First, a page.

Nov. 9—UND faculty, staff members, parents and students had the coronavirus vaccine mandate on their minds during a pair of online town hall meetings on Monday, Nov. 8.
At the faculty and staff meeting, people anonymously asked questions ranging from who the vaccine mandate will impact to how long they need to continue wearing masks on campus. Parents asked many of the same questions, and while generally students will not be required to be vaccinated, UND is still sorting through who will be required to receive coronavirus vaccines.
In early September, President Joe Biden enacted a mandate requiring federal contractors and subcontractors to receive the vaccines. That mandate has since been pushed back until early January, before it goes into effect. Some people asked what could happen to an employee who refuses the vaccine, and administrators said the regulations have been softened somewhat, and they can discuss vaccines with an individual and provide them with educational material, before taking punitive steps that could include termination.
UND President Andrew Armacost said more information will be forthcoming once school officials have worked out who needs to get the vaccination, and that they are still working to parse the rules associated with the mandate.
"Our hope is to be as precise as possible and identify those who are directly involved or indirectly involved with those specific federal contractors and contracts, and then apply the vaccine mandate there," Armacost said.
Religious and medical exemptions will be available for employees, but they will need to follow a process to realize those exemptions, as well as do some paperwork and provide documentation indicating they qualify for them.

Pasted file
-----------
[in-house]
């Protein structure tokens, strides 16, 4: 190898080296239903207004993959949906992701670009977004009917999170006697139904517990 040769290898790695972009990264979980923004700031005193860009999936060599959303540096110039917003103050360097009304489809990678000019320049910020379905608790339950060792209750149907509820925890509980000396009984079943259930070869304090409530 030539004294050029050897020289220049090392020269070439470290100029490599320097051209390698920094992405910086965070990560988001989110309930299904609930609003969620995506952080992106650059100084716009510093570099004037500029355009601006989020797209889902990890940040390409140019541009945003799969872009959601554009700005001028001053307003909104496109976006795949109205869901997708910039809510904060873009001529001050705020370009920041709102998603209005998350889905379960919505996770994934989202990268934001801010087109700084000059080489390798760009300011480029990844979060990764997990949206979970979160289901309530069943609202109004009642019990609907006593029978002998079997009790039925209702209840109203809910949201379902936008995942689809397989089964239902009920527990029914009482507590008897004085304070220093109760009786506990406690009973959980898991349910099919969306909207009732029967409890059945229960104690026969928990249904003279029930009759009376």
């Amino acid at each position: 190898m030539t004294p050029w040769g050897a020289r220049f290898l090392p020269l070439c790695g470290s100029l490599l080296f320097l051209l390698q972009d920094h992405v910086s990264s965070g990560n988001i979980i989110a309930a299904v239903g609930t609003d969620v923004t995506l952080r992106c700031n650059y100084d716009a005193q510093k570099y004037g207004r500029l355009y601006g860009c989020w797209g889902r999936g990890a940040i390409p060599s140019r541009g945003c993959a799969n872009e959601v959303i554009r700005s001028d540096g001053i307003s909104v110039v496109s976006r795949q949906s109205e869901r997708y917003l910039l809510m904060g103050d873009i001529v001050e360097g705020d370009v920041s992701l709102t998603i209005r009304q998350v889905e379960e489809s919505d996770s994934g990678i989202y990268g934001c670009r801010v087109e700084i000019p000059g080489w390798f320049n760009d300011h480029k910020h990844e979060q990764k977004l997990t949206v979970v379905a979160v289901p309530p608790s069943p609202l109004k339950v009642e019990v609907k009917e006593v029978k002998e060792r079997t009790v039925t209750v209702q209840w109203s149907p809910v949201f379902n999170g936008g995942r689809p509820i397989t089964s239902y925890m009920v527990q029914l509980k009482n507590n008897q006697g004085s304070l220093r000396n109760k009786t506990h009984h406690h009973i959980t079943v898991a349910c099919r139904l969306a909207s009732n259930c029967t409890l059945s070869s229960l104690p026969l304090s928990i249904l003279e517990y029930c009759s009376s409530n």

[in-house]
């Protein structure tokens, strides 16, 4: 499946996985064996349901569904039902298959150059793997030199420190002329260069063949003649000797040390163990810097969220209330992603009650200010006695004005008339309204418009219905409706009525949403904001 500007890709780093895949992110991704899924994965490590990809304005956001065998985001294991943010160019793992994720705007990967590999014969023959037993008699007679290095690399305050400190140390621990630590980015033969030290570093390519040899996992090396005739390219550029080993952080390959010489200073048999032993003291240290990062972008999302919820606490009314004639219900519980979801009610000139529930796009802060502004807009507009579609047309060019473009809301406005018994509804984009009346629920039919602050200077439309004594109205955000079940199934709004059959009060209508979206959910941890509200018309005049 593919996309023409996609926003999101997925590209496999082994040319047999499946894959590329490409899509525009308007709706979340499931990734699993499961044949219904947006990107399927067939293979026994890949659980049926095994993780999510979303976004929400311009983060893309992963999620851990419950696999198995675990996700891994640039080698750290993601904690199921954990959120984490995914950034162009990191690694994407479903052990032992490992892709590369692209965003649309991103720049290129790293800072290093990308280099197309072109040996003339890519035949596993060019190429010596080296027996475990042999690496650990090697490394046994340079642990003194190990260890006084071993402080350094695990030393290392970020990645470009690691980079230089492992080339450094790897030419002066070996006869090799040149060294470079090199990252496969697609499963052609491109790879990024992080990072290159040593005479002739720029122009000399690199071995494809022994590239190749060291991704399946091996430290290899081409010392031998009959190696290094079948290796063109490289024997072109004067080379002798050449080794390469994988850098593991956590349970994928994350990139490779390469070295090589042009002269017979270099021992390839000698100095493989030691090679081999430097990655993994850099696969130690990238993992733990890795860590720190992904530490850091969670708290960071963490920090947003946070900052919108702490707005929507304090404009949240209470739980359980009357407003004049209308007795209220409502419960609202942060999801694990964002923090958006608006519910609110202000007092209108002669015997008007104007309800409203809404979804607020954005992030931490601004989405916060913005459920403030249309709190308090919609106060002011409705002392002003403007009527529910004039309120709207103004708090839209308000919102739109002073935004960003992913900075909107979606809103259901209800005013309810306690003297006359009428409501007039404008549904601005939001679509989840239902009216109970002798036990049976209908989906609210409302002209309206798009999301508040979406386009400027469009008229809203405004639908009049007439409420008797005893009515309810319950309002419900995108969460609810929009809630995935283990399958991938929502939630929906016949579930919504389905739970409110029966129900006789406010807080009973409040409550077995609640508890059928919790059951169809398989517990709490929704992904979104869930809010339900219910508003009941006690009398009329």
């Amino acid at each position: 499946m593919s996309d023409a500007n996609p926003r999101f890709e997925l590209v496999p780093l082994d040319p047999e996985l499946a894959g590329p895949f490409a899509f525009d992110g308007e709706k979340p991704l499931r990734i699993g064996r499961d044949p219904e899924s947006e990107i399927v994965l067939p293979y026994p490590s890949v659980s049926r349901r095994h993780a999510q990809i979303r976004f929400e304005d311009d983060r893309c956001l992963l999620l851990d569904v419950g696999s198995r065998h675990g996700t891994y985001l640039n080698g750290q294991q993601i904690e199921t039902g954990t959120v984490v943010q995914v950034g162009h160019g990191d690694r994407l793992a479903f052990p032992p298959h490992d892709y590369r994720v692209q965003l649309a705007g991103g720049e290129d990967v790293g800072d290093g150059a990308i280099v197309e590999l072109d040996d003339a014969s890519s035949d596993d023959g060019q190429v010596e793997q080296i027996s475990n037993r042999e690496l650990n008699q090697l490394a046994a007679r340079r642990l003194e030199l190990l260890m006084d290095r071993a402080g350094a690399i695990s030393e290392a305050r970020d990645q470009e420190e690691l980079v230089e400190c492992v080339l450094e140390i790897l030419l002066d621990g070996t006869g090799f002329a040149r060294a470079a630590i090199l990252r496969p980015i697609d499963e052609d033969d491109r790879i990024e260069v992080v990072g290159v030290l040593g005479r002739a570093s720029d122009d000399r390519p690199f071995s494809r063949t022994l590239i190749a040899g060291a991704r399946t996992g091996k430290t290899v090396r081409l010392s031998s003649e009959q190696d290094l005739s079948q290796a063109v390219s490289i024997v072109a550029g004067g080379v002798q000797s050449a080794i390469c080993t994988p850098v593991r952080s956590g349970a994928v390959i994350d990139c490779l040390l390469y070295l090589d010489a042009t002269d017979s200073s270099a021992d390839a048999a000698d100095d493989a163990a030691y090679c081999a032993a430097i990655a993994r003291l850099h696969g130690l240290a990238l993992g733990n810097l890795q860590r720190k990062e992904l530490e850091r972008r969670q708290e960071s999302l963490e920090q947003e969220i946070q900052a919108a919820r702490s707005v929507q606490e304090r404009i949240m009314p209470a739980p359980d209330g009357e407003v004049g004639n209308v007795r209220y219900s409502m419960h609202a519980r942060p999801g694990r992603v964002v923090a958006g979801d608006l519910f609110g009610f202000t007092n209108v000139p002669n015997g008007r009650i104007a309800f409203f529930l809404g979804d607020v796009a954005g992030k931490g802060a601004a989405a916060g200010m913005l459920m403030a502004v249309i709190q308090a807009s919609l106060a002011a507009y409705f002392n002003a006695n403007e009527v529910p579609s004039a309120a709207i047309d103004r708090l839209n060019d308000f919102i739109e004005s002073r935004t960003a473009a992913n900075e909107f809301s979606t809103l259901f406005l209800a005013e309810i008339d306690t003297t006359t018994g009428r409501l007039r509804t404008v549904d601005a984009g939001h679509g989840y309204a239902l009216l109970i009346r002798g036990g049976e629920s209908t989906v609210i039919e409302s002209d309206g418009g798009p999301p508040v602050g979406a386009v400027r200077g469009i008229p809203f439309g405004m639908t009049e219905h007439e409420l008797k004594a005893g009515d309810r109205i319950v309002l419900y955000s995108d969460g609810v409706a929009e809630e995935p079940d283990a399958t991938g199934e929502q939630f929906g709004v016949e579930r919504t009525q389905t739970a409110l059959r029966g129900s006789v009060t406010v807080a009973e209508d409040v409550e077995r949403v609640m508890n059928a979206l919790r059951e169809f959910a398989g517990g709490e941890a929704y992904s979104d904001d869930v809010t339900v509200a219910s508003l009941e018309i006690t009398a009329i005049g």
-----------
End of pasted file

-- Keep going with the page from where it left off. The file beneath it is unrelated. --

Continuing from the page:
When asked about the ongoing mask mandate, which came up at both the faculty and parents/students meeting, Armacost said it will continue until the rate of transmission falls to 55 people per 100,000. Recently Armacost said that the rate has been hovering around 250 or 300 people per 100,000.
Jed Shivers, vice president of finance and operations, said the U.S. tends to follow Europe in terms of rising and falling waves of the virus. Shivers said cases have been rising there, and that the university may have some ways to go before rates fall.
"I think it's important for us to recognize that we're not done with this yet," Shivers said.
Provost Eric Link said masks must be worn in the classroom, even if a faculty member is more than six feet away from students. A faculty member told Link that he has seen people on campus not wear masks. Wearing masks, Link said, can prevent an entire class from having to quarantine should a person in that class wind up testing positive.
Parents and students asked a variety of questions ranging from the availability of vaccines and boosters on campus to how students can get food over the Thanksgiving holiday. The shots are widely available, as will dining services be over the holiday. Orlynn Rosaasen, director of dining services, implored students to work part-time at dining services in order to expand options and raise the quality of the meal experience.
UND Aerospace Dean Robert Kraus and Associate Dean Beth Bjerke told parents the school will take part in a mental health and aviation summit on Dec. 15, in response to the recent death of John Hauser, who died in a plane crash on Oct. 18. Kraus previously told the Herald that Hauser was experiencing mental health issues before the crash.
The summit will be held with members of the Federal Aviation Administration along with representatives of United Airlines, as well as other schools.
"We're not going to solve this issue internally at UND, and it's an issue that others are concerned about as well," Bjerke said, about mental health issues in aviation. "We're trying to bring this conversation more to a national level."
Kraus said UND Aerospace will undergo something akin to an internal audit, designed to see if the aviation program places some students under undue stress, and decide if changes are needed,
UND School of Medicine and Health Sciences Dean Joshua Wynne, when asked about heart inflammation caused by some vaccines, said it is still preferable to receive the shots. Incidences of that side effect art not wide spread, Wynne said.